69% of Men Get Rejected Before a First Date

If you look at the top of the page under my name, you’ll see two short sentences:

Understand Men. Find Love.

I don’t think it’s a stretch to say that if men understood women, they’d do better with women. Nor is it surprising that women who understand men do better with men.

That’s the entire essence of this blog; rather than complaining about why men should change (which they should!), it’s more powerful to understand the people you’re trying to date.

If you’re going to understand the male dating experience, a great place to look is online, where, generally, as in real-life, men are the pursuers and women are the pursued.

According to this juicy infographic, 69% of men got rejected before the first date.

Here’s a quick breakdown of how these men were rejected when asking a woman out:
• 24% got friend-zoned
• 29% were rejected and the woman did not suggest an alternative day
• 47% didn’t get a reply (she didn’t text back)

Which means the most likely way a woman will reject a man is to ignore him.

Rather than complaining about why men should change (which they should!), it’s more powerful to understand the people you’re trying to date.

Furthermore, out of the 2,454 men surveyed, only 13% made it to a second date

As a man who dated online prolifically, I got rejected over 50% of the time before meeting. Conversely, most of my clients are ready to quit online dating if two or three cute guys don’t write back. So yes, men should know what it’s like to get horrifying dick pics or threats from angry rejectees, and women should know what it’s like to get more widespread rejection in a month than most women get in a lifetime.

Instead of comments that tell me how 85% of men are awful, creepy, stupid, perverted, old, short, and poor (when the number is actually 80%), I would love to hear you offer a sentence of sympathy for what the average man must go through to get a second date.

Your thoughts, below, are greatly appreciated.

Join our conversation (705 Comments).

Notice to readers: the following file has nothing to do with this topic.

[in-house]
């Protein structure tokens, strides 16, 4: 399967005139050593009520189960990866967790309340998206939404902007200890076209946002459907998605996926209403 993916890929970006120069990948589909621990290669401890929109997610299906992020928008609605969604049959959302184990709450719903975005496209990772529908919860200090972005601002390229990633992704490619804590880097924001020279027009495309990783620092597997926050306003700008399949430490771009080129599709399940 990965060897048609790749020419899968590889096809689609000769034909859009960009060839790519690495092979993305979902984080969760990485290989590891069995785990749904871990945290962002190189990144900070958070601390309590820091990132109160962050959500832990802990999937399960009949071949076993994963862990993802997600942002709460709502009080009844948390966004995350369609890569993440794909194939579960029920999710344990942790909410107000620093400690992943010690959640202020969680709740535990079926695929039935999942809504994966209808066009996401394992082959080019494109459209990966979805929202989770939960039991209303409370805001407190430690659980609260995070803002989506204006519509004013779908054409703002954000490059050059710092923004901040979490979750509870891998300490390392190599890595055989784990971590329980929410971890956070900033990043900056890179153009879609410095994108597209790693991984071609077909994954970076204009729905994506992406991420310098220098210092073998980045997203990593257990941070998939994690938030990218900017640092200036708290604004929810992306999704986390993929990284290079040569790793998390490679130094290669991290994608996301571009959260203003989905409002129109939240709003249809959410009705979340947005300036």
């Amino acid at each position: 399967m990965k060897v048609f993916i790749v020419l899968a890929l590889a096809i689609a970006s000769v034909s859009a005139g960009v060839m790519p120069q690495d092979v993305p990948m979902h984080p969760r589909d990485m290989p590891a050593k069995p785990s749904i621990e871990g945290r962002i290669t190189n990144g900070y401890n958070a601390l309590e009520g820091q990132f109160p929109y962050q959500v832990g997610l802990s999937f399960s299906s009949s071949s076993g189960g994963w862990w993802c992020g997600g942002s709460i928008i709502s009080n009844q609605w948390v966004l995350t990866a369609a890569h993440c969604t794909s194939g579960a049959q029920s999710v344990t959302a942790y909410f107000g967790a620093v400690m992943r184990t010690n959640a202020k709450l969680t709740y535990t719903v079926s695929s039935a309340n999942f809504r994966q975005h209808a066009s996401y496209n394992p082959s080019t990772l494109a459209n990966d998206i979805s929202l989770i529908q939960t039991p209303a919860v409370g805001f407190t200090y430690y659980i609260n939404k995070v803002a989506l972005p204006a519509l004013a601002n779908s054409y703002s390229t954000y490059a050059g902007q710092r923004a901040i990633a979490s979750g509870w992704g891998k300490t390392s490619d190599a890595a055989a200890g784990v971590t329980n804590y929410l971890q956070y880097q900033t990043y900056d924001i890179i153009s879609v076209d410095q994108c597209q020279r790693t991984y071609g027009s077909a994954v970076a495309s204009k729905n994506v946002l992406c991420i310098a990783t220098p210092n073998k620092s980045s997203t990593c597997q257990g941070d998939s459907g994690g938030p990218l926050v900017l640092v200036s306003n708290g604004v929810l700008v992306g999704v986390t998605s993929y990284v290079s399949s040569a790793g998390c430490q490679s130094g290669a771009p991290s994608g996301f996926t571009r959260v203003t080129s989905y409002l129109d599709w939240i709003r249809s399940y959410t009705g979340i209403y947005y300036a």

Click Here To Leave Your Comment Below.


  1. 61

    I get rejected all the time even though I’m told I look like a model (I have body dysmorphia so I don’t agree), and it’s usually just because I have fringe interests and don’t act typically masculine and I’m slightly autistic when it comes to socialising and my social abilities, I wish women would give men more of a chance who aren’t typically masculine/are in touch with their emotions

  2. 63

    I really wish men understood that women care about looks just as much as men. What’s terrible about that is that most men ARE decent looking, but it’s hidden under bad haircuts, clothes that don’t fit, teeth that are stained and crooked, scraggly beards, ball caps, sunglasses and sandals with socks. If men just went for a professional makeover, then got professional pictures, they could EASILY double or triple their responses. I think it’s a shame that no one is honest enough with men to say, “Dude, your look is not attractive”. If you have a beer gut, you don’t have to be ashamed (nor does a woman) but some man spanx wouldn’t hurt either while you work on getting healthier. Just please, make the most of what you have, and you will reap HUGE benefits.

    1. 63.1

      Oh c’mon.. you know that having a beard, or 5 o’clock shadow, or slightly crooked teeth or whatever else, is all “negotiable” to the taste(s) of different women.  If a man has most of those at once? Okay.  But, that’s a small minority of men.

      But according to you, it’s not so bad for a man (or woman) to have a “beer gut”?

      LOL!  GTHO here!

  3. 64


    In that case, why are you even asking for feedback on this? You’re pretty adamant you’re not going to pay for anything and you say plenty of men will pay for things for you, so it sounds like you’ve got it all figured out. Enjoy!

    1. 64.1

      Because I actually care about the feelings of the men I date. Because I’m open minded enough to realize that there’s more than one way to say something, and sometimes other people come up with great ways to do or say things that don’t occur to me. Because there’s a Venn diagram that happens between people’s desires, and listening to how other people handle the same situation can lead to even better outcomes. I’m recognizing that there are a lot of women who are not gold diggers, who do want a more traditional pattern of male/female relationships, who are dating. I’m assuming that someone else might have a way of handling the situation that the man she’s dating loved. I would enjoy hearing about that.